InfoQ: In the book you explain that when starting a kanban initiative a deeper understanding of the current problems is needed and you have to design the kanban system for your organization. You also mentioned that kanban is about evolutionary improvement in small valuable steps. How do you balance this, and assure that you start getting results with kanban soon enough for people to stay involved in the initiative?

Kaltenecker: Once you understand that introducing kanban means starting a change initiative rather than some technical adaption, you can use all the good practices and patterns that are available in the 21st century. For instance, building a change team as kind of a guiding coalition, discovering what your stakeholder map would look like, engaging with the most important stakeholders, running some short retrospective interviews with them and providing feedback on what you learned about it. As our experience with various customers shows, this can be done in a couple of weeks You don't need months for preparation — all the input you need for a tailor-made system can be gained quite quickly.,

Best thing, however, you create value step by step since every single conversation is a means to improve your stakeholder relationships. You can build more trust, share knowledge, ensure a better understanding and the like. Besides, the value of transparency guarantees that everybody involved is pretty much aware of what is going on.

InfoQ: Let's suppose that an organization wants to become able to deliver software solutions faster. Can you give some examples showing how kanban can help them?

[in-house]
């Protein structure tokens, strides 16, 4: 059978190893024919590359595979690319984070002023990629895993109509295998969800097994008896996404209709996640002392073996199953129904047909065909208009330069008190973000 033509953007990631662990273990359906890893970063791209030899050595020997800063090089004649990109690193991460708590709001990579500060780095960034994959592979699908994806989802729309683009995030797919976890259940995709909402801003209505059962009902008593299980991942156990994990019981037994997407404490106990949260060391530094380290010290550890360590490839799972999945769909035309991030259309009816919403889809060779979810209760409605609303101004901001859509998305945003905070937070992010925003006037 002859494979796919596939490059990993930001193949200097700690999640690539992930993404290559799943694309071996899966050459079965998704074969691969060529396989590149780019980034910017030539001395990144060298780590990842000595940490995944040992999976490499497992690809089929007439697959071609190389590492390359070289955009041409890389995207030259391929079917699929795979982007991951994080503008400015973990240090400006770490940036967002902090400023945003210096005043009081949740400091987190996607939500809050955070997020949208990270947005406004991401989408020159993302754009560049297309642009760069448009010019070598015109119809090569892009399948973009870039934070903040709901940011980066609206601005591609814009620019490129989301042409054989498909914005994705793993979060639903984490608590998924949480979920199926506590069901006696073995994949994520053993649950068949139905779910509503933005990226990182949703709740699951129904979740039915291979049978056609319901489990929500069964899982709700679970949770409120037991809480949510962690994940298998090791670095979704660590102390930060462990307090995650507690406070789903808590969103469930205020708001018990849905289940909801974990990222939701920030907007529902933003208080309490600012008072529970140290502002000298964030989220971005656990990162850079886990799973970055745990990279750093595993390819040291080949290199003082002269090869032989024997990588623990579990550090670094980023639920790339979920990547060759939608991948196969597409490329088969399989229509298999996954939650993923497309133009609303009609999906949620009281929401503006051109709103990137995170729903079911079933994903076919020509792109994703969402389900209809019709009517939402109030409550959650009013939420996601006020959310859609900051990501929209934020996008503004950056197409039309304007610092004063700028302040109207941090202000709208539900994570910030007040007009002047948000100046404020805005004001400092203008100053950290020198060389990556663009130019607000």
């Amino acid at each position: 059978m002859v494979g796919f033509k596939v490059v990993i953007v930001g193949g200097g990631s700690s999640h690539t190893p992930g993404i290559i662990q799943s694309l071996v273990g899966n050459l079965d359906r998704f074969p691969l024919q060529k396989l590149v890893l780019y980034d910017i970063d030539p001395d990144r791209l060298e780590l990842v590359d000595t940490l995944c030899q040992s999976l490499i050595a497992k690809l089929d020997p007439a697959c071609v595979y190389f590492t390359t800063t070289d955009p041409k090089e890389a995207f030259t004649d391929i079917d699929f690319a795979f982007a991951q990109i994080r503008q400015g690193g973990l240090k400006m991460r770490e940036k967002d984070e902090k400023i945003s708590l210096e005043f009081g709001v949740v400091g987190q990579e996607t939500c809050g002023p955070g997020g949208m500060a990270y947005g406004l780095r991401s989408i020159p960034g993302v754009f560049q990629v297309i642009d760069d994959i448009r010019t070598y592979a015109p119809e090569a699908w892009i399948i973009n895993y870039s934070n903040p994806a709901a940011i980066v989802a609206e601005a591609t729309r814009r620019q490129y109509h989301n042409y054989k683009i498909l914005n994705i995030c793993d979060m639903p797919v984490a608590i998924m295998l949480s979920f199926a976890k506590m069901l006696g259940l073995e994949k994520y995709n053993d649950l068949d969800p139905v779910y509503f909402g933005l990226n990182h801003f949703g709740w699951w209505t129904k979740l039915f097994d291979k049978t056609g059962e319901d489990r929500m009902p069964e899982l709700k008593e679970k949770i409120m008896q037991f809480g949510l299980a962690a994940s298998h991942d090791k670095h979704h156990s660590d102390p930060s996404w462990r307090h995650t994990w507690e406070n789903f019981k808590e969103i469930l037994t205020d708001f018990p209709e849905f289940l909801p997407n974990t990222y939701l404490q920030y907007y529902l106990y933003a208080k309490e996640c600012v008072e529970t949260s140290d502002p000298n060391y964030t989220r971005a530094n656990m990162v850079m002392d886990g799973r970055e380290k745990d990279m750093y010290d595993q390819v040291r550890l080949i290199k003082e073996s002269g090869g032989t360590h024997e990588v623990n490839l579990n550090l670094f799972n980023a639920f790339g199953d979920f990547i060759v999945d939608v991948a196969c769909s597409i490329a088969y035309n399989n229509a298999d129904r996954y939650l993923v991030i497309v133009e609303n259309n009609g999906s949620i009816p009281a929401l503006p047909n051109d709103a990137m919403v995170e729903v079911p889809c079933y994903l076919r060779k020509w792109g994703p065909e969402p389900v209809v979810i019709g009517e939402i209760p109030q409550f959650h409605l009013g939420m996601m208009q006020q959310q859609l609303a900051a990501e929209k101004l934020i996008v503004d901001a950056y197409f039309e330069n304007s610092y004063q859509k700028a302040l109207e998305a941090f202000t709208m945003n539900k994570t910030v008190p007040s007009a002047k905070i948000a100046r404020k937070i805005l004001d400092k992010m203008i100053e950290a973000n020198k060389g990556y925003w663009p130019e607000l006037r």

Leopold: I think there’s no general answer to this question as Kanban is not a revolutionary approach with a nice poster which tells you how to do it right. The Kanban approach is to make the current situation explicit and to encourage you to think on your own with lean guidance. Kanban is the cure and not the medicine.

However, there is of course a pattern that one can observe when it comes to delivering software solutions faster. One of the first topics on the table is making waiting times visible. What one will see is that the majority of lead time of a work item (e.g. feature, user story, etc.) is waiting time. This means most of the time, nobody is working on work items but they are lying around in your systems waiting for better times. So when it comes to deliver software faster it’s usually not about working faster - that’s only a very small lever. It’s about killing waiting time of work items!

If we assume that we started our Kanban journey somewhere in the software development departments in a company, it’s very likely that the next step is to scale to the upstream as usually there’s again a lot of waiting time involved and thus, a huge potential to deliver software solutions faster. Regarding scaling kanban I’d like to refer to another InfoQ article: Can you Scale Kanban?

About the Interviewees

Klaus Leopold is computer scientist with many years of experience in helping organizations from different industries along their improvement journey with lean and kanban. He is co-author of Kanban Change Leadership (published by Wiley in 2015). Klaus was one of the first lean kanban trainers and coaches worldwide. He was awarded the Brickell Key Award for outstanding achievement and leadership within the kanban community in 2014. Klaus is also a founding member of the management network Stoos. His main interest is agility beyond team level, especially in large projects and programs from 30 to 500 people. He publishes his current thoughts on his blog and you can follow him on Twitter at @klausleopold.

Sigi Kaltenecker is the joint managing director of Loop Consultancy in Vienna, helping individuals, groups and organisations to successfully master their professional challenges. He is a Certified Scrum Master, Kanban Coaching Professional and co-editor of PAM. Sigi authored the book “Leading Self-Organising Teams” which was published in English in 2015. Reach him at @sigikaltenecker.